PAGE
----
15 Phrases That Will Help You Better Understand a Hard Conversation. By Marissa Levin

I've had the opportunity to dig into a new book that I believe will solve many communications problems for anyone who reads it: "The Conflict Resolution Phrase Book.”  It has more than 2,000 phrases to address virtually any type of workplace conflict, but of course we can apply these theories to our personal relationships too. 

In today's distracted environment where people are concurrently checking or being interrupted by their devices while having conversations, or are having more "conversations" via text, we are all vulnerable to being misunderstood, and we are more likely to misunderstand others. Communication is simply much more challenging.

"The Conflict Resolution Phrase Book" provides us with these phrases we can use when a communications breakdown or misunderstanding is likely.

Here are 15 to help us be more engaged, and to encourage our partner to share more.

  1. What happened?
  2. Can you give me an example?
  3. It seems like we are having a hard time being clear with each other. Can we start over?
  4. I appreciate your undivided attention. It lets me know you are listening to what I have to say.
  5. Every time you look at your [phone, watch, computer], you signal that this conversation is not important.
  6. So your main concern is [x].
  7. You look puzzled. Should I repeat that?
  8. You look excited. What do you want to tell me?
  9. Is this what you said?
  10. I hope I am not jumping to conclusions, but what I heard you say was [x].
  11. Tell me more about [x].
  12. Just so we are clear, here is what I heard you say.
  13. That's very interesting. Go on, I would like to hear more.
  14. What happened next?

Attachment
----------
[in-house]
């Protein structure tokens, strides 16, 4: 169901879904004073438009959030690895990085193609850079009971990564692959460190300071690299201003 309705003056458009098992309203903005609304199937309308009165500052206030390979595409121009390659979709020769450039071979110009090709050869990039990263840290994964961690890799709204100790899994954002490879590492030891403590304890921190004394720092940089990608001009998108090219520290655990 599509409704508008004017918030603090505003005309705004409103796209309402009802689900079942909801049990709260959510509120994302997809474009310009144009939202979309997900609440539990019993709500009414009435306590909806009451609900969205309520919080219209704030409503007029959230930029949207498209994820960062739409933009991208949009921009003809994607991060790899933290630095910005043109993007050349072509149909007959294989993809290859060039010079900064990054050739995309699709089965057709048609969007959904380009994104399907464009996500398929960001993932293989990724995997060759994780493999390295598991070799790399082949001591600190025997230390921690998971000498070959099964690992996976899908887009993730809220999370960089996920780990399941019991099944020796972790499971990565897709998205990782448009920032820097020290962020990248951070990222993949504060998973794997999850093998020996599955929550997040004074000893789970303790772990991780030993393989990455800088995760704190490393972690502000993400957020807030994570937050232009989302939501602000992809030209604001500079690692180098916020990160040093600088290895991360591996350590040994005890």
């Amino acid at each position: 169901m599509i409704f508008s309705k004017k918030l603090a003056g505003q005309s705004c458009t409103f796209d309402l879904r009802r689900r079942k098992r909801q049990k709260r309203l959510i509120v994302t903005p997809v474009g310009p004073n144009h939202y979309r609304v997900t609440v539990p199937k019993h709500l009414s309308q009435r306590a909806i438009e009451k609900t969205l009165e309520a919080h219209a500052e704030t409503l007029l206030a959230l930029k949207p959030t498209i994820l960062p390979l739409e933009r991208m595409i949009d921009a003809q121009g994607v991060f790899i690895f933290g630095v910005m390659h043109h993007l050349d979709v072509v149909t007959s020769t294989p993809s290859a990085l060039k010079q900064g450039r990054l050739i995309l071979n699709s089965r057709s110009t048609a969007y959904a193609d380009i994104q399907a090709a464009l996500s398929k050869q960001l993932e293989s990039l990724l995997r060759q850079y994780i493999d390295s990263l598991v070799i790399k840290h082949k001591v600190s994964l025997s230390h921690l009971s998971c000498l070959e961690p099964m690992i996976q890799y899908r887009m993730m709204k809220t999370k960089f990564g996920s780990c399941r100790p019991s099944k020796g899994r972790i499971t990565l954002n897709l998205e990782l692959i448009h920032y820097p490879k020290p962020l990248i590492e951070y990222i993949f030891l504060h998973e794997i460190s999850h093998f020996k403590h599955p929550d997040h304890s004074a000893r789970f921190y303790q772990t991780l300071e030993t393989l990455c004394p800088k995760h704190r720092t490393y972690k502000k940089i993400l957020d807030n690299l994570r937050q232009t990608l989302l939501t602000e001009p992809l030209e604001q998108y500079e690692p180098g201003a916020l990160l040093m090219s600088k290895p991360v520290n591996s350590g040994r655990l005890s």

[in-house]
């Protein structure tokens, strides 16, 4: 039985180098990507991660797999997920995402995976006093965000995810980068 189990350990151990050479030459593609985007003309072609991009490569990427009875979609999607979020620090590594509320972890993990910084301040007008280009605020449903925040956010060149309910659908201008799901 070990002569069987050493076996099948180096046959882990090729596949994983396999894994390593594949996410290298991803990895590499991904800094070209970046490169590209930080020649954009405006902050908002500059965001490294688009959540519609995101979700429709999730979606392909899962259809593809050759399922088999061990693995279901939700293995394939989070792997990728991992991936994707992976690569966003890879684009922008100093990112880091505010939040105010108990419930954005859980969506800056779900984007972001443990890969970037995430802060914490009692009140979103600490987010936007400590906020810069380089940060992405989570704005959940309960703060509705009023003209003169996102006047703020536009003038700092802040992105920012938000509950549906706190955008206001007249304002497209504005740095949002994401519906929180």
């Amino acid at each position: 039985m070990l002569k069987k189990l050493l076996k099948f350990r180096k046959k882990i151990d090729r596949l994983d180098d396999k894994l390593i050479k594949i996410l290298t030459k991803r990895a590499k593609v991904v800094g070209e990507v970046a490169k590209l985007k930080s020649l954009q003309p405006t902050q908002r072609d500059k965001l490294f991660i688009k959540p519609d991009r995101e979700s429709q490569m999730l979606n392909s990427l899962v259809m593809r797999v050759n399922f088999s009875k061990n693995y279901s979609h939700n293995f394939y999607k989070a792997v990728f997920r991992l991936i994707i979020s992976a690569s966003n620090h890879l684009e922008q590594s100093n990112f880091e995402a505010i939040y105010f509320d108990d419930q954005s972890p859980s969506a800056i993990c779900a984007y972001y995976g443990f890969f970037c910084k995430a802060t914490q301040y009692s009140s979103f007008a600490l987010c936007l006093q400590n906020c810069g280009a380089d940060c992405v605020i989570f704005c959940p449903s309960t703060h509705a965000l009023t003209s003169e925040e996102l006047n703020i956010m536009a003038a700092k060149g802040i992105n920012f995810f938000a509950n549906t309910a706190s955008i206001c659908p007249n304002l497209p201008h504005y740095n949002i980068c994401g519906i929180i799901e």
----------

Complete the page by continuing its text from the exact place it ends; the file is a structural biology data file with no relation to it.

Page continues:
15. Really?

We all know how it feels to be engaged in a conversation at work and feel that we are not being heard, or that the other person isn't "there" with us. By being more cognizant of how we are coming across in a conversation, and by actively listening to what is being said, we maximize the opportunity for not only greater clarity, but also for a deeper connection.

Here are 10 reasons to engage in active listening:

  1. You better understand people.
  2. You can start new conversations.
  3. You can intelligently answer questions and make informed decisions.
  4. You can correct misconceptions.
  5. You can increase your own knowledge.
  6. You can learn a new perspective.
  7. You can correct your own false assumptions.
  8. You can stay relevant and current.
  9. You can learn specific language and lingo for an organization or project.
  10. You can direct your conversation partner to additional sources of support once you understand their situation.

Active listening starts with our own self-awareness of how we may come to conversations with filters or with closed minds. Once we clear the block that may be preventing us from listening fully, we open the potential for unlimited understanding, connection, and attainment of knowledge.

Good luck!

This article originally appeared in Inc.com on August 30, 2017

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